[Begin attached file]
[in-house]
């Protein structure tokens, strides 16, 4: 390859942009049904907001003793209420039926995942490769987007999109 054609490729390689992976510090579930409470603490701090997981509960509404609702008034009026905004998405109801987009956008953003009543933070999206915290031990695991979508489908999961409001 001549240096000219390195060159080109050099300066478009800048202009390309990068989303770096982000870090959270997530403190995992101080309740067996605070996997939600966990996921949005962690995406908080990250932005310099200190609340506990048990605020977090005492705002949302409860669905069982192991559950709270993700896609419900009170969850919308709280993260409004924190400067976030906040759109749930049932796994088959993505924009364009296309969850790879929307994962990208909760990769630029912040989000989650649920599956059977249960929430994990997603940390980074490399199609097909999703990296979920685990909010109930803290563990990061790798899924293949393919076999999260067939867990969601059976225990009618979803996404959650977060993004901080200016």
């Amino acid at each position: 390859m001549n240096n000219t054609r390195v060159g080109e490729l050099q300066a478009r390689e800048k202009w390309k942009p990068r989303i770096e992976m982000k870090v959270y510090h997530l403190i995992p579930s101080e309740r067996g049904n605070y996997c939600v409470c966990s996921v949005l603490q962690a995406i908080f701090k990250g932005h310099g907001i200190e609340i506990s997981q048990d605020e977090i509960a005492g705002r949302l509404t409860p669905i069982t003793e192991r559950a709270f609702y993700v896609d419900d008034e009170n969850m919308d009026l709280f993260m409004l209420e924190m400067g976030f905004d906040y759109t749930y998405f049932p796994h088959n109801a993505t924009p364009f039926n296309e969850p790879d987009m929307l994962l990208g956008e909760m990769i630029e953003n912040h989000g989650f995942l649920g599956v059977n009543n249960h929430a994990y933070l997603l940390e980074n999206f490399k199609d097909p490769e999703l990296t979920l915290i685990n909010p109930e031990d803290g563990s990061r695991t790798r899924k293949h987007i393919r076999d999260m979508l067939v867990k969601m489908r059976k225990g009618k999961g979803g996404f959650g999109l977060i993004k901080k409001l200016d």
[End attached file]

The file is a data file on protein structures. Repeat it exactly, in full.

[in-house]
């Protein structure tokens, strides 16, 4: 390859942009049904907001003793209420039926995942490769987007999109 054609490729390689992976510090579930409470603490701090997981509960509404609702008034009026905004998405109801987009956008953003009543933070999206915290031990695991979508489908999961409001 001549240096000219390195060159080109050099300066478009800048202009390309990068989303770096982000870090959270997530403190995992101080309740067996605070996997939600966990996921949005962690995406908080990250932005310099200190609340506990048990605020977090005492705002949302409860669905069982192991559950709270993700896609419900009170969850919308709280993260409004924190400067976030906040759109749930049932796994088959993505924009364009296309969850790879929307994962990208909760990769630029912040989000989650649920599956059977249960929430994990997603940390980074490399199609097909999703990296979920685990909010109930803290563990990061790798899924293949393919076999999260067939867990969601059976225990009618979803996404959650977060993004901080200016």
């Amino acid at each position: 390859m001549n240096n000219t054609r390195v060159g080109e490729l050099q300066a478009r390689e800048k202009w390309k942009p990068r989303i770096e992976m982000k870090v959270y510090h997530l403190i995992p579930s101080e309740r067996g049904n605070y996997c939600v409470c966990s996921v949005l603490q962690a995406i908080f701090k990250g932005h310099g907001i200190e609340i506990s997981q048990d605020e977090i509960a005492g705002r949302l509404t409860p669905i069982t003793e192991r559950a709270f609702y993700v896609d419900d008034e009170n969850m919308d009026l709280f993260m409004l209420e924190m400067g976030f905004d906040y759109t749930y998405f049932p796994h088959n109801a993505t924009p364009f039926n296309e969850p790879d987009m929307l994962l990208g956008e909760m990769i630029e953003n912040h989000g989650f995942l649920g599956v059977n009543n249960h929430a994990y933070l997603l940390e980074n999206f490399k199609d097909p490769e999703l990296t979920l915290i685990n909010p109930e031990d803290g563990s990061r695991t790798r899924k293949h987007i393919r076999d999260m979508l067939v867990k969601m489908r059976k225990g009618k999961g979803g996404f959650g999109l977060i993004k901080k409001l200016d």